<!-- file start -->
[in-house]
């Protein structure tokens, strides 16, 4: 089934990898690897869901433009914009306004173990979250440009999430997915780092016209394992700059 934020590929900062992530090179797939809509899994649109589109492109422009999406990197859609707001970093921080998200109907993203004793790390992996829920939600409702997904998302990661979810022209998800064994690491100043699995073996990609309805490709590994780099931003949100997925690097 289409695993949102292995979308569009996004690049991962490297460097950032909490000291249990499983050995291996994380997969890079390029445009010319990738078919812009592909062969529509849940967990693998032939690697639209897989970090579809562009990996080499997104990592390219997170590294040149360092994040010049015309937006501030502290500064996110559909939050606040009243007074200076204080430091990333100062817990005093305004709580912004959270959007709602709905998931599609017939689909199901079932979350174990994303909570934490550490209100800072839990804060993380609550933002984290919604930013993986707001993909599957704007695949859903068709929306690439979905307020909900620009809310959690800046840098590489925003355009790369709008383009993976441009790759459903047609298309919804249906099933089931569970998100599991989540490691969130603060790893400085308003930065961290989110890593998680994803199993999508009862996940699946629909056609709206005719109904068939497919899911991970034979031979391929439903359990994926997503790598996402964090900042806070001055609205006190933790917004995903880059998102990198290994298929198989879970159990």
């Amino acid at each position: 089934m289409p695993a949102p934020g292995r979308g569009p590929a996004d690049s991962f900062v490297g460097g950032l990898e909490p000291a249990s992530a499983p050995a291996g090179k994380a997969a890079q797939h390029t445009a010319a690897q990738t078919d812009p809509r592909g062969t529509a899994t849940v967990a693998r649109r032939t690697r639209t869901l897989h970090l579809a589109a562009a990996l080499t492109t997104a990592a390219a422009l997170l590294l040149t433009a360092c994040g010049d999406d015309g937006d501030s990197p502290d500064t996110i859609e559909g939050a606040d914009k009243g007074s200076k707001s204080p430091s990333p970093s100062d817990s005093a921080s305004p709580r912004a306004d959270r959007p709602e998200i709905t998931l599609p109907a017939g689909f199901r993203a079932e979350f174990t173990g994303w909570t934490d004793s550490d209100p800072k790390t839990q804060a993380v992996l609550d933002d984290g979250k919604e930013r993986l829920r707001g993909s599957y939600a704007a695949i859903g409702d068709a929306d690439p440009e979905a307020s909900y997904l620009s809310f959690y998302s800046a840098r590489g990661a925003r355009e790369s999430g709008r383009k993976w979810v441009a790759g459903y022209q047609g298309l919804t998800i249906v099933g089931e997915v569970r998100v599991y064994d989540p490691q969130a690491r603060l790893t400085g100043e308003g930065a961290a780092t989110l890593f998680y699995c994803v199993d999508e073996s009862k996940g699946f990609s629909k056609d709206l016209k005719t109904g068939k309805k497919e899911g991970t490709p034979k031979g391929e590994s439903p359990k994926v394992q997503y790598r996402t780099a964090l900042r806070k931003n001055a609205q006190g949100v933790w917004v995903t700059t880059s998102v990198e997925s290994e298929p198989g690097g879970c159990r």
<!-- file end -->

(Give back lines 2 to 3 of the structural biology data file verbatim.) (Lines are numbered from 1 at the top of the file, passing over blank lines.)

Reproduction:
């Protein structure tokens, strides 16, 4: 089934990898690897869901433009914009306004173990979250440009999430997915780092016209394992700059 934020590929900062992530090179797939809509899994649109589109492109422009999406990197859609707001970093921080998200109907993203004793790390992996829920939600409702997904998302990661979810022209998800064994690491100043699995073996990609309805490709590994780099931003949100997925690097 289409695993949102292995979308569009996004690049991962490297460097950032909490000291249990499983050995291996994380997969890079390029445009010319990738078919812009592909062969529509849940967990693998032939690697639209897989970090579809562009990996080499997104990592390219997170590294040149360092994040010049015309937006501030502290500064996110559909939050606040009243007074200076204080430091990333100062817990005093305004709580912004959270959007709602709905998931599609017939689909199901079932979350174990994303909570934490550490209100800072839990804060993380609550933002984290919604930013993986707001993909599957704007695949859903068709929306690439979905307020909900620009809310959690800046840098590489925003355009790369709008383009993976441009790759459903047609298309919804249906099933089931569970998100599991989540490691969130603060790893400085308003930065961290989110890593998680994803199993999508009862996940699946629909056609709206005719109904068939497919899911991970034979031979391929439903359990994926997503790598996402964090900042806070001055609205006190933790917004995903880059998102990198290994298929198989879970159990």
């Amino acid at each position: 089934m289409p695993a949102p934020g292995r979308g569009p590929a996004d690049s991962f900062v490297g460097g950032l990898e909490p000291a249990s992530a499983p050995a291996g090179k994380a997969a890079q797939h390029t445009a010319a690897q990738t078919d812009p809509r592909g062969t529509a899994t849940v967990a693998r649109r032939t690697r639209t869901l897989h970090l579809a589109a562009a990996l080499t492109t997104a990592a390219a422009l997170l590294l040149t433009a360092c994040g010049d999406d015309g937006d501030s990197p502290d500064t996110i859609e559909g939050a606040d914009k009243g007074s200076k707001s204080p430091s990333p970093s100062d817990s005093a921080s305004p709580r912004a306004d959270r959007p709602e998200i709905t998931l599609p109907a017939g689909f199901r993203a079932e979350f174990t173990g994303w909570t934490d004793s550490d209100p800072k790390t839990q804060a993380v992996l609550d933002d984290g979250k919604e930013r993986l829920r707001g993909s599957y939600a704007a695949i859903g409702d068709a929306d690439p440009e979905a307020s909900y997904l620009s809310f959690y998302s800046a840098r590489g990661a925003r355009e790369s999430g709008r383009k993976w979810v441009a790759g459903y022209q047609g298309l919804t998800i249906v099933g089931e997915v569970r998100v599991y064994d989540p490691q969130a690491r603060l790893t400085g100043e308003g930065a961290a780092t989110l890593f998680y699995c994803v199993d999508e073996s009862k996940g699946f990609s629909k056609d709206l016209k005719t109904g068939k309805k497919e899911g991970t490709p034979k031979g391929e590994s439903p359990k994926v394992q997503y790598r996402t780099a964090l900042r806070k931003n001055a609205q006190g949100v933790w917004v995903t700059t880059s998102v990198e997925s290994e298929p198989g690097g879970c159990r």